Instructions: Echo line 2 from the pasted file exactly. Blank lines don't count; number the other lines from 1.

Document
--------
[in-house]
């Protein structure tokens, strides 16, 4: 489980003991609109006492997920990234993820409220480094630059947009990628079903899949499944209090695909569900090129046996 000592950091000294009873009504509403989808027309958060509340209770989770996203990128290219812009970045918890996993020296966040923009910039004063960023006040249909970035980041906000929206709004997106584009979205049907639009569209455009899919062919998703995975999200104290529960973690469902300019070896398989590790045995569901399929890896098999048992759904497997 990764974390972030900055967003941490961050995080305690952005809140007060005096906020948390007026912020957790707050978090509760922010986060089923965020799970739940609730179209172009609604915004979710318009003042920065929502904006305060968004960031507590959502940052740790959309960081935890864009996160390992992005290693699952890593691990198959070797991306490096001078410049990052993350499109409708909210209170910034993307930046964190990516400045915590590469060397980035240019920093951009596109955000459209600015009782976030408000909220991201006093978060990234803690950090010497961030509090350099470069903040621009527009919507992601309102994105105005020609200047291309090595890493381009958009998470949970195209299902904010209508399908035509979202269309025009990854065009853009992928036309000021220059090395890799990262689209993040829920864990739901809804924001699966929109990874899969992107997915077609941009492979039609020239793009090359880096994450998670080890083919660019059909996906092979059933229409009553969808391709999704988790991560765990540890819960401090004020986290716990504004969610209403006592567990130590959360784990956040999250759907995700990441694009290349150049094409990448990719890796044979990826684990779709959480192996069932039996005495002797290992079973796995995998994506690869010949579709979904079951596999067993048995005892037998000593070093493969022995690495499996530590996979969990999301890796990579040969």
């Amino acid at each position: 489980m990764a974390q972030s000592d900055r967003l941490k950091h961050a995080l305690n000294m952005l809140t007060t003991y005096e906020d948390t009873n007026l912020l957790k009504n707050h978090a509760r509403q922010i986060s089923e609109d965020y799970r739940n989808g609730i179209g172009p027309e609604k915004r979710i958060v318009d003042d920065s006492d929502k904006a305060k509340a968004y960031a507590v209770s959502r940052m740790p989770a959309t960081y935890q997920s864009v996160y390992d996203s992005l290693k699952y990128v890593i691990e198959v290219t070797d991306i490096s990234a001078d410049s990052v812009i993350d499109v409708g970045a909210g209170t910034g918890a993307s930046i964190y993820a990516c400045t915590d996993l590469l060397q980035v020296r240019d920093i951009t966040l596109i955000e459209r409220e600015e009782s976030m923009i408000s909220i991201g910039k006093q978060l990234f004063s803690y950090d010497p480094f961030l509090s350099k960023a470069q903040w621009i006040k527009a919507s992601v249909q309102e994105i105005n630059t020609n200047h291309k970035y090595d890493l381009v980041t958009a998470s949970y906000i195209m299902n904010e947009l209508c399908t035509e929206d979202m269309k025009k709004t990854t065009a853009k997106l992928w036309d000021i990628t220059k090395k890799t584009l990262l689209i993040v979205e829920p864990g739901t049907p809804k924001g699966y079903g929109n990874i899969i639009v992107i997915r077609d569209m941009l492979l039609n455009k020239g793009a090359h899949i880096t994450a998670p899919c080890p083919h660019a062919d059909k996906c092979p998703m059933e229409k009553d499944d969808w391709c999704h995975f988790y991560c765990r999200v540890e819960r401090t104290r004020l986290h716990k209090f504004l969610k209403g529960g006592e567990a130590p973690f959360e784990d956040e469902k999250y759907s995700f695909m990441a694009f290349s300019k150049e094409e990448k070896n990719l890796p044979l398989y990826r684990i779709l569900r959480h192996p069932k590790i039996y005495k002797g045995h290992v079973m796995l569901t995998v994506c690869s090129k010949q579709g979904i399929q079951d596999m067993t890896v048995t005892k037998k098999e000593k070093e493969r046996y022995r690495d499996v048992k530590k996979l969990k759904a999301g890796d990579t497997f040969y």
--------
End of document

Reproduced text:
């Protein structure tokens, strides 16, 4: 489980003991609109006492997920990234993820409220480094630059947009990628079903899949499944209090695909569900090129046996 000592950091000294009873009504509403989808027309958060509340209770989770996203990128290219812009970045918890996993020296966040923009910039004063960023006040249909970035980041906000929206709004997106584009979205049907639009569209455009899919062919998703995975999200104290529960973690469902300019070896398989590790045995569901399929890896098999048992759904497997 990764974390972030900055967003941490961050995080305690952005809140007060005096906020948390007026912020957790707050978090509760922010986060089923965020799970739940609730179209172009609604915004979710318009003042920065929502904006305060968004960031507590959502940052740790959309960081935890864009996160390992992005290693699952890593691990198959070797991306490096001078410049990052993350499109409708909210209170910034993307930046964190990516400045915590590469060397980035240019920093951009596109955000459209600015009782976030408000909220991201006093978060990234803690950090010497961030509090350099470069903040621009527009919507992601309102994105105005020609200047291309090595890493381009958009998470949970195209299902904010209508399908035509979202269309025009990854065009853009992928036309000021220059090395890799990262689209993040829920864990739901809804924001699966929109990874899969992107997915077609941009492979039609020239793009090359880096994450998670080890083919660019059909996906092979059933229409009553969808391709999704988790991560765990540890819960401090004020986290716990504004969610209403006592567990130590959360784990956040999250759907995700990441694009290349150049094409990448990719890796044979990826684990779709959480192996069932039996005495002797290992079973796995995998994506690869010949579709979904079951596999067993048995005892037998000593070093493969022995690495499996530590996979969990999301890796990579040969």